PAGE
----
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A house and a home are two very different things, but one can certainly be a part of the other. A house is a place where you reside, a place of shelter where you eat and sleep, but a home is much more than that. A home ensures safety, comfort, and a sense of belonging. And for me, my house happens to be my home as well. Having lived there all of my life, it is all I have known and what I have grown accustomed to. I would not trade my home for anywhere else. It has become my safe haven that I can always count on. The house itself is not what makes me feel this way, but a combination of living there with the awareness of my five senses coming together. I have made memories and developed certain habits that could not have been recreated anywhere else. This is what makes this place mean everything it does to me.

Each home has its own scent, which can translate to taste. It is hard to classify the scent of your own home because you are so used to the smell. However, as soon as it changes it is easy to tell that something is different. Walking through the door on a Monday, cleaning day, the surrounding air is filled with a fresh lemon scent. The rugs have lost their musty smell that had been accumulated that week, and the wood, with just a bit more shine, gives off a nice light pine aroma. Whenever something is cooking in the house whether it be a batch of juicy double fudge brownies, or my moms famous torilla española, the succulent smells will hover over the second and third floors, making mouths water and alluring people to the scene of the kitchen. My parents room always smells a bit different than the rest of the house. Its a combination of my dad’s musky manly perfume mixed in with my mom’s light flowery one. It does not strongly overpower the room it is just noticeably there. However, when we have guests their side of the second floor hallway is completely overpowered by their smell. When my great aunt comes to stay, it is a heavy rosie perfumed fragrance that gets soaked up into the walls, air, and floor.

Certain things have a place in my home and their presence brings a sense of security. For example, entering my home you are greeted with the foyer painted a bold ruby red. Since i am so used to it, whenever I see a color similar to this one it gets associated with the foyer. There are three ceramic plates, hand painted with red flowers and green detailing, hanging in the kitchen brought back from a trip to Spain. The desk in the kitchen is always full of cards from birthdays and other celebrations. The white wooden cabinets are detailed with copper painted knobs to go with the peachy theme in the rest of the room. There is a maroon red carpet centered with the table. Its stringy ends get intertwined between your toes as you eat your meals. Underneath are the wooden floors which have an old worn look to them as they were placed there in the late 1800s when the house was built. Running your bare toes along the floors, there are added scratches and scrapes from our early childhood when the kitchen was the designated tussling room for my brother and I before dinnertime; or from the numerous occasions when we failed to listen as my mom told us to take off our filthy cleats, and snow boots full of dirt and ice before entering the house.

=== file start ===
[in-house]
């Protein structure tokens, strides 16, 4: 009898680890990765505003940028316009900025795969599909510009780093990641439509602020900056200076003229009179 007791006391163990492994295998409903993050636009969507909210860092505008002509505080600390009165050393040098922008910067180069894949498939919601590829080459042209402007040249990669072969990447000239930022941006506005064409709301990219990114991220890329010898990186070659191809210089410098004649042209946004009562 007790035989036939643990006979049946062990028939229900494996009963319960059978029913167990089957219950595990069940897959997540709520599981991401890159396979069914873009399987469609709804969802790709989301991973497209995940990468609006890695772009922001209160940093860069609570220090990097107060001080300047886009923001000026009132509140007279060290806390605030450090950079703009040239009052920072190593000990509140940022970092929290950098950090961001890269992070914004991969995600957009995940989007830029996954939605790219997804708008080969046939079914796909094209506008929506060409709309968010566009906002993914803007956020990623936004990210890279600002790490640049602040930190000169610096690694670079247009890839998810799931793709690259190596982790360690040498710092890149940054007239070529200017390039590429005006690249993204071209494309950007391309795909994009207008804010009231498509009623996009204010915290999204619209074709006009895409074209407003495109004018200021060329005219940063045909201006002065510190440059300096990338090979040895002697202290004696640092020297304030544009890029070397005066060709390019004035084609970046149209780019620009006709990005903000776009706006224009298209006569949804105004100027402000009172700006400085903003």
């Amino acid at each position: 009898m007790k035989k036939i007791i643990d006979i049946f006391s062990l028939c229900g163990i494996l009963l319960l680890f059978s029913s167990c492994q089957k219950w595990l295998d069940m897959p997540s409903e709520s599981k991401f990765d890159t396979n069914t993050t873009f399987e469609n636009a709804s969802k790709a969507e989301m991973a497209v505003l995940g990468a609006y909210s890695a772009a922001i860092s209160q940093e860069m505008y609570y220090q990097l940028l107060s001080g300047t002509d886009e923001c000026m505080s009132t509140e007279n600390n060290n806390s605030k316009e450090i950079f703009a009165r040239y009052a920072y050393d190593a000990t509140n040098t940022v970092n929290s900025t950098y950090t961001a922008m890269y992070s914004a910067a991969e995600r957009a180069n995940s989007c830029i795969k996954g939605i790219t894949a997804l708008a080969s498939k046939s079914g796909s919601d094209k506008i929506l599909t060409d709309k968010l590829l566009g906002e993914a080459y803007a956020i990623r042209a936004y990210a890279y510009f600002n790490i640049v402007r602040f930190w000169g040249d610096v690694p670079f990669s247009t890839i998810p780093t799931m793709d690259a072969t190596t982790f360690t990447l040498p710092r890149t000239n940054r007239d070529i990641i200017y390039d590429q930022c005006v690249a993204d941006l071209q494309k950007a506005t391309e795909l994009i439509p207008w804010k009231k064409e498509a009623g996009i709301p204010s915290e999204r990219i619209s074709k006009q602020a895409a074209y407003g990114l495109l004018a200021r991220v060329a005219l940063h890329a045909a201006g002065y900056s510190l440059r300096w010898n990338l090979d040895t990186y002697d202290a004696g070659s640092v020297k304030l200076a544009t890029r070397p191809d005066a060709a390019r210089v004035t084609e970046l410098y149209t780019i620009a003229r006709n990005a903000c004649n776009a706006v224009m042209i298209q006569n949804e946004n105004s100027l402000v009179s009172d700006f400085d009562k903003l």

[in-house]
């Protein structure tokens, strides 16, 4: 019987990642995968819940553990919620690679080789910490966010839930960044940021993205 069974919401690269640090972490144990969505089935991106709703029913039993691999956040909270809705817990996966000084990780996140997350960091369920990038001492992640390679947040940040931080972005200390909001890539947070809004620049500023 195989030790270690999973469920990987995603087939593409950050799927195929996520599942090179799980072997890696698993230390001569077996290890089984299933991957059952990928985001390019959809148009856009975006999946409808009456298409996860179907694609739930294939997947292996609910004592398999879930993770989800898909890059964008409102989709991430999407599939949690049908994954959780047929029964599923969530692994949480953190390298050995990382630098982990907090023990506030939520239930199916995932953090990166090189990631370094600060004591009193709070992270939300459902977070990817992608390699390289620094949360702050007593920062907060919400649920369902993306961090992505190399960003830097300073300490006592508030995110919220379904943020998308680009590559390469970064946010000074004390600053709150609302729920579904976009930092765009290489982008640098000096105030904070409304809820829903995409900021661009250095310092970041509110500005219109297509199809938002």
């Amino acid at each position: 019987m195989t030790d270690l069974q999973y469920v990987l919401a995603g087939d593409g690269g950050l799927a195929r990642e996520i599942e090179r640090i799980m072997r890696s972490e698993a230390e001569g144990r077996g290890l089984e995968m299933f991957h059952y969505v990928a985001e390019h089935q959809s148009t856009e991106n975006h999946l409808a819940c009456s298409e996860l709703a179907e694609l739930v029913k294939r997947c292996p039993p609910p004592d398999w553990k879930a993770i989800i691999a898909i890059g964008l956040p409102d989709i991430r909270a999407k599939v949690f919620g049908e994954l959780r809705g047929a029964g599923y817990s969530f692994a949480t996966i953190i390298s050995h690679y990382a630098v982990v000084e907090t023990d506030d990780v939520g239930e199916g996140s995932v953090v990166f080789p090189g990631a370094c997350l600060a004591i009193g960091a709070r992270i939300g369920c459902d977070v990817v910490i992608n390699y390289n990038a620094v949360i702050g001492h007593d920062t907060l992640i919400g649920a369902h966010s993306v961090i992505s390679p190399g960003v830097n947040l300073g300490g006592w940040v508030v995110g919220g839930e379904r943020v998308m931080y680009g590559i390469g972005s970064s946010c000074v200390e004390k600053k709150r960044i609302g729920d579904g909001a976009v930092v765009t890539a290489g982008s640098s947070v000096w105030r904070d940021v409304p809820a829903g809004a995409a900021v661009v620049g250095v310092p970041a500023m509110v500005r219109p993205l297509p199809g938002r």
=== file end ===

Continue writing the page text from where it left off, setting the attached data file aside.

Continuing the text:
There are certain sounds I associate with home and when I hear them I know where I am. Weekday mornings start off with the pounding alarm going off under my pillow and the distant sound of shower water down the hall, just loud enough to make it through my closed door. On the weekends, I awake to the sound of metal rattling together as my mom takes out the pans to get the pancakes started, along with the murmurs of voices loud enough to reach me three flights above. That same night I will fall asleep to the tiptoeing of my brother at an unclear rhythm, trying to remember which slabs of the hard wood floor do not creak, as to not wake everyone up with his return. I’ve grown accustomed to the pattern of walking that everyone in my family has. My moms is more of a slow even skid which gets slower but louder as she makes her way up or down the stairs. My dad and brother have more of a fast pace step although my brother’s resembles more of a thudding gallop, while my dad keeps an even slow jog accompanied by the loose clunking coins in the overly filled pockets of his dress pants. When I sit in the kitchen alone, silence is overruled by the constant ticking of the old fashioned wall clock, along with the hovering almost UFO like sounds coming from the refrigerator.

Overall, my perspective using my five senses are what make my home my own. It brings me a sense of comfort knowing what they are.



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IMSteelThis teenager is a 'regular' and has contributed a lot of work, comments and/or forum posts, and has received many votes and high ratings over a long period of time. said...
Jun. 27 at 9:10 am
Beautifully written, you're mastery over words is wonderful! Your word choices are unique and interesting, I love it!
 
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